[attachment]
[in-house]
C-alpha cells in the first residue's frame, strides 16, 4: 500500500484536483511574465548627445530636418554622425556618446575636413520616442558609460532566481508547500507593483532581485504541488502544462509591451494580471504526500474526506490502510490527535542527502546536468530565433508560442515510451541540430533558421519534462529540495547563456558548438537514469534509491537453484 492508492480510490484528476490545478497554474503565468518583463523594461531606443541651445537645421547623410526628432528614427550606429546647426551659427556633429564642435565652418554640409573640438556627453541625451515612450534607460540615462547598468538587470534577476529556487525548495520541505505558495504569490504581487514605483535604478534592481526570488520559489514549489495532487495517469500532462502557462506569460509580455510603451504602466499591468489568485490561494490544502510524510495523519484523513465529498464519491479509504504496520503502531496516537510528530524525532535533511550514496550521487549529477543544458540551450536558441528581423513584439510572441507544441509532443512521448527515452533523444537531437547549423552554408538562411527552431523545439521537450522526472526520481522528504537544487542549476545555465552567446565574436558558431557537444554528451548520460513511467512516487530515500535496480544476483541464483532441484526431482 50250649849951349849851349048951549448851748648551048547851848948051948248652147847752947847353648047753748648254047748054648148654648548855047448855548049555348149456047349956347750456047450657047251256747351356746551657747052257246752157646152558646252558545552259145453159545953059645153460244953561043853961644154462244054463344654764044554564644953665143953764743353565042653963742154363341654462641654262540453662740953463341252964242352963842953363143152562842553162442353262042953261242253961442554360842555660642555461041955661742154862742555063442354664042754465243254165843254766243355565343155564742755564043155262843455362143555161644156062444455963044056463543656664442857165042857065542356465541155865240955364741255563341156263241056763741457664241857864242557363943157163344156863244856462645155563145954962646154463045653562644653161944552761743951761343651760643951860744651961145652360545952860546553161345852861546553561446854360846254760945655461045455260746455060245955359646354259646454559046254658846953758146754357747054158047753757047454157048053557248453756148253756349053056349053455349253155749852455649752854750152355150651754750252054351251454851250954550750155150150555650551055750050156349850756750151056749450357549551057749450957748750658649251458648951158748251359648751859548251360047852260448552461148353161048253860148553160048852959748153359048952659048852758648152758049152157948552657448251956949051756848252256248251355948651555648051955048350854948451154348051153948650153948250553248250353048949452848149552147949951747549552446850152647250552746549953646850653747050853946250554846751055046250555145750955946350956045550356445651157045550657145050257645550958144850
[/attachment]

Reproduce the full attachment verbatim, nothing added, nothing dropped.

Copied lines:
[in-house]
C-alpha cells in the first residue's frame, strides 16, 4: 500500500484536483511574465548627445530636418554622425556618446575636413520616442558609460532566481508547500507593483532581485504541488502544462509591451494580471504526500474526506490502510490527535542527502546536468530565433508560442515510451541540430533558421519534462529540495547563456558548438537514469534509491537453484 492508492480510490484528476490545478497554474503565468518583463523594461531606443541651445537645421547623410526628432528614427550606429546647426551659427556633429564642435565652418554640409573640438556627453541625451515612450534607460540615462547598468538587470534577476529556487525548495520541505505558495504569490504581487514605483535604478534592481526570488520559489514549489495532487495517469500532462502557462506569460509580455510603451504602466499591468489568485490561494490544502510524510495523519484523513465529498464519491479509504504496520503502531496516537510528530524525532535533511550514496550521487549529477543544458540551450536558441528581423513584439510572441507544441509532443512521448527515452533523444537531437547549423552554408538562411527552431523545439521537450522526472526520481522528504537544487542549476545555465552567446565574436558558431557537444554528451548520460513511467512516487530515500535496480544476483541464483532441484526431482 50250649849951349849851349048951549448851748648551048547851848948051948248652147847752947847353648047753748648254047748054648148654648548855047448855548049555348149456047349956347750456047450657047251256747351356746551657747052257246752157646152558646252558545552259145453159545953059645153460244953561043853961644154462244054463344654764044554564644953665143953764743353565042653963742154363341654462641654262540453662740953463341252964242352963842953363143152562842553162442353262042953261242253961442554360842555660642555461041955661742154862742555063442354664042754465243254165843254766243355565343155564742755564043155262843455362143555161644156062444455963044056463543656664442857165042857065542356465541155865240955364741255563341156263241056763741457664241857864242557363943157163344156863244856462645155563145954962646154463045653562644653161944552761743951761343651760643951860744651961145652360545952860546553161345852861546553561446854360846254760945655461045455260746455060245955359646354259646454559046254658846953758146754357747054158047753757047454157048053557248453756148253756349053056349053455349253155749852455649752854750152355150651754750252054351251454851250954550750155150150555650551055750050156349850756750151056749450357549551057749450957748750658649251458648951158748251359648751859548251360047852260448552461148353161048253860148553160048852959748153359048952659048852758648152758049152157948552657448251956949051756848252256248251355948651555648051955048350854948451154348051153948650153948250553248250353048949452848149552147949951747549552446850152647250552746549953646850653747050853946250554846751055046250555145750955946350956045550356445651157045550657145050257645550958144850